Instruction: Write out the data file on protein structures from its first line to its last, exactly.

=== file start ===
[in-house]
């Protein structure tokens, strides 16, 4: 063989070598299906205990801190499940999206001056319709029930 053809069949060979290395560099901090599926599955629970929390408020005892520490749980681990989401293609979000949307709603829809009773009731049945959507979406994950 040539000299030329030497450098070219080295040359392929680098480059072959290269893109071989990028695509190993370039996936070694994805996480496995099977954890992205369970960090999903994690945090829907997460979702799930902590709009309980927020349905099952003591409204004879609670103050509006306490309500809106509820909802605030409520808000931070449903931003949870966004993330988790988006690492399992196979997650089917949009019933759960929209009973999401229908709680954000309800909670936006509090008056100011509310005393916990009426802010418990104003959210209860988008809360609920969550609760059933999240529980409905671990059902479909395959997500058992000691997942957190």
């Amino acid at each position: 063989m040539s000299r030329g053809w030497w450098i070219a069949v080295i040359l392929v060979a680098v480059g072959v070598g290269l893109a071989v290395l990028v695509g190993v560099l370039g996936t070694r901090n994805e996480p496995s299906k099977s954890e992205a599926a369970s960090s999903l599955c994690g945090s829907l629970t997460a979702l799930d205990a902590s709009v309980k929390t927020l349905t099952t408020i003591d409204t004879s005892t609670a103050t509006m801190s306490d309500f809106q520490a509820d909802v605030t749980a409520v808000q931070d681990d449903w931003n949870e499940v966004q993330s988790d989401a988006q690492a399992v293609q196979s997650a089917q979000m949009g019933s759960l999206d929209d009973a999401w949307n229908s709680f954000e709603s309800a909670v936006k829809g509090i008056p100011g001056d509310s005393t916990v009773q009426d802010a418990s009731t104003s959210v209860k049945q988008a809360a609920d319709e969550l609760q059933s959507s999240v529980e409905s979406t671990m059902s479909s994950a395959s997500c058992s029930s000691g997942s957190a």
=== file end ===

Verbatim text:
[in-house]
């Protein structure tokens, strides 16, 4: 063989070598299906205990801190499940999206001056319709029930 053809069949060979290395560099901090599926599955629970929390408020005892520490749980681990989401293609979000949307709603829809009773009731049945959507979406994950 040539000299030329030497450098070219080295040359392929680098480059072959290269893109071989990028695509190993370039996936070694994805996480496995099977954890992205369970960090999903994690945090829907997460979702799930902590709009309980927020349905099952003591409204004879609670103050509006306490309500809106509820909802605030409520808000931070449903931003949870966004993330988790988006690492399992196979997650089917949009019933759960929209009973999401229908709680954000309800909670936006509090008056100011509310005393916990009426802010418990104003959210209860988008809360609920969550609760059933999240529980409905671990059902479909395959997500058992000691997942957190």
């Amino acid at each position: 063989m040539s000299r030329g053809w030497w450098i070219a069949v080295i040359l392929v060979a680098v480059g072959v070598g290269l893109a071989v290395l990028v695509g190993v560099l370039g996936t070694r901090n994805e996480p496995s299906k099977s954890e992205a599926a369970s960090s999903l599955c994690g945090s829907l629970t997460a979702l799930d205990a902590s709009v309980k929390t927020l349905t099952t408020i003591d409204t004879s005892t609670a103050t509006m801190s306490d309500f809106q520490a509820d909802v605030t749980a409520v808000q931070d681990d449903w931003n949870e499940v966004q993330s988790d989401a988006q690492a399992v293609q196979s997650a089917q979000m949009g019933s759960l999206d929209d009973a999401w949307n229908s709680f954000e709603s309800a909670v936006k829809g509090i008056p100011g001056d509310s005393t916990v009773q009426d802010a418990s009731t104003s959210v209860k049945q988008a809360a609920d319709e969550l609760q059933s959507s999240v529980e409905s979406t671990m059902s479909s994950a395959s997500c058992s029930s000691g997942s957190a």